Second Hand Smoke at home
This work has had two main components:
- Population-level policy options for smokefree homes
- Exposure to second-hand smoke in the home
Government and Smoky Homes: Population-Level Policy Options for Smokefree Homes
The study identified and evaluated the options for population-level government policies to increase the prevalence of homes free of secondhand smoke (SHS). We used three criteria to evaluate the policy options: effectiveness, the reductions on inequalities in SHS exposure, and cost-effectiveness. Evidence indicates some association between relatively comprehensive tobacco control programmes and lower prevalence levels of smoking in homes. The evidence of the effect of such programmes on inequalities in smokefree home prevalence is limited. No published evidence was found of the cost-effectiveness of the programmes in achieving changes in smokefree homes.
Secondhand smoke (SHS) exposure is important as a cause of harm to human health and well-being. It is dangerous at very low levels, with immediate adverse effects in healthy adults. Homes are crucial sites of SHS exposure, and are one of the last frontiers of tobacco control efforts to reduce SHS in interiors. The social consequences of home SHS exposure include increased school absence, which may impact on educational experience. In addition, smoking in homes results in health care spending, lost pay, lost and lower production, higher cleaning and maintenance costs, lower home resale prices, fire-related costs and impacts, and higher insurance costs. Other indirect and intangible costs from childrens’ sickness resulting from SHS include time off work for parents, transport, home care, support services, and the downstream financial and other costs of the psychological stress on parents.
In addition to the direct SHS exposure from burning cigarettes, further exposure occurs as the smoke particles deposited on clothes or household surfaces are mobilised back into the air, or absorbed by hand to mouth contact. Thus smoking inside, while other household members are outside, can subsequently result in SHS exposure to them. The higher rates of smoking and home SHS exposure in socially disadvantaged populations, and the lower likelihood of smokers in those populations being able to quit, means that a pro-equity approach requires options that particularly benefit these populations. Previous reviews of policies to increase the prevalence of smokefree homes (that is, where no one smokes inside) have largely focused on household and individual-level interventions. In contrast, we examine the options for population level government policies to increase the prevalence of smokefree homes. Our aim was to identify and evaluate the major options found in the literature, where evidence was available of direct effects, rather than to conduct a systematic review of all interventions.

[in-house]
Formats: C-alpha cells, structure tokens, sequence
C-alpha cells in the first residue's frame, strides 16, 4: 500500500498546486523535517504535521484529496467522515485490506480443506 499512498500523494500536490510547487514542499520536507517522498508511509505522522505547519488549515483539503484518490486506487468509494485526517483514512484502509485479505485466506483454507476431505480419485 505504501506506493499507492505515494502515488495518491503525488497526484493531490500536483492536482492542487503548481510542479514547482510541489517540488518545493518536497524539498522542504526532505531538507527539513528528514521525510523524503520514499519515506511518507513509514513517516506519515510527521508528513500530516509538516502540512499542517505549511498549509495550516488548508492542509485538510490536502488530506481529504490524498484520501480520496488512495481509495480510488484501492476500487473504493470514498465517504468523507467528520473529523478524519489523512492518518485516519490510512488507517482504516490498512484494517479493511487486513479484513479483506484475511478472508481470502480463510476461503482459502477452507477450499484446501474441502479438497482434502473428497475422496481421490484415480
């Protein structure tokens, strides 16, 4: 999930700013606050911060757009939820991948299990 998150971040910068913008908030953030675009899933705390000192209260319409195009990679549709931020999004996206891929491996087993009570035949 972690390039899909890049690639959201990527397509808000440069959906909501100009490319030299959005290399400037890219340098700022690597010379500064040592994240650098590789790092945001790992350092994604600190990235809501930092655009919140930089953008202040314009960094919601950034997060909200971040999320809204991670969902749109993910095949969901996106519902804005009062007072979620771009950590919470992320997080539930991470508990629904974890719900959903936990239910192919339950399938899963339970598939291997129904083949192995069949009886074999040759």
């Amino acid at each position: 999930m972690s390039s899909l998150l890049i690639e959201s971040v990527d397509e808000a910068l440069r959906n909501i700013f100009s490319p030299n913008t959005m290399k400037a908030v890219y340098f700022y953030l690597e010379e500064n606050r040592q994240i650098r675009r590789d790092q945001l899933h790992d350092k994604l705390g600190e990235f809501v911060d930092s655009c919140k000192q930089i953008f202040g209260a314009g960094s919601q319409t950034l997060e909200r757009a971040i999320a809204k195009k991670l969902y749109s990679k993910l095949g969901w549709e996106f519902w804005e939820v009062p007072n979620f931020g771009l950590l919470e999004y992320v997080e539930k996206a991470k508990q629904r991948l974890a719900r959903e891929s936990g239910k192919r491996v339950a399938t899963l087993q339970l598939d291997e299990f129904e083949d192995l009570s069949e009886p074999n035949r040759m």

The literature was searched for population-level policy options. We used three criteria to evaluate the policy options: effectiveness, the reductions on inequalities in SHS exposure, and costeffectiveness. The setting was four developed, English-speaking jurisdictions: Britain, United States, Australia, and New Zealand.
Four population-based policy options merged from the search: comprehensive programs, policies that change public knowledge and actions on SHS, mass cessation programs and structural options. The only population-level policy option that we found for which there was some direct evidence of an association with the prevalence of smokefree homes, or evidence on the reduction of inequalities in exposure to SHS in homes, was comprehensive tobacco control programs. For this study,‘comprehensive’ programs were defined as those that at minimum included all of: active tobacco price policies, effective education, smokefree places policies and population-level cessation support. There is indirect evidence for the effects of other population-level interventions, such as media campaigns and mass cessation programs. All the other elements of comprehensive programs would need to be controlled for if such interventions were to be fully evaluated. In addition, some structural options that had such a potential to support smokefree homes were identified.
Read the research abstract of Government and Smoky Homes (PDF) presented at the International Healthy Buildings Conference, Portugal 2006.
Second-hand smoke and housing
This work looked at the exposure to secondhand smoke (SHS) of New Zealanders at home, and the health impacts, attitudes, and knowledge related to SHS.. A survey was conducted in December 2004 (PDF) to estimate the exposure of, and behaviours regarding secondhand smoke in the flatting population. The smoking status and SHS exposure data from the Housing, Insulation and Health study was analysed to examine the relationships for that population between the presence of smoking and smokers, and health.
Papers to read on second-hand smoke in the home
- Smoky homes: a review of the exposure and effects of secondhand smoke in New Zealand homes (PDF). NZMJ Vol 118 No 1213. George Thomson, Nick Wilson, Philippa Howden-Chapman.
- Population level policy options for increasing the prevalence of smokefree homes (PDF). J Epidemiol Community Health 2006; 60: 298–304. George Thomson, Nick Wilson, Philippa Howden-Chapman. PDF Downloaded from JECH online.
- Attitudes to, and knowledge of, secondhand smoke in New Zealand homes and cars (PDF). NZMJ Vol 118 No 1213. George Thomson, Nick Wilson, Philippa Howden-Chapman.
See the links page for information and resources about second-hand smoke, from NZ and overseas websites.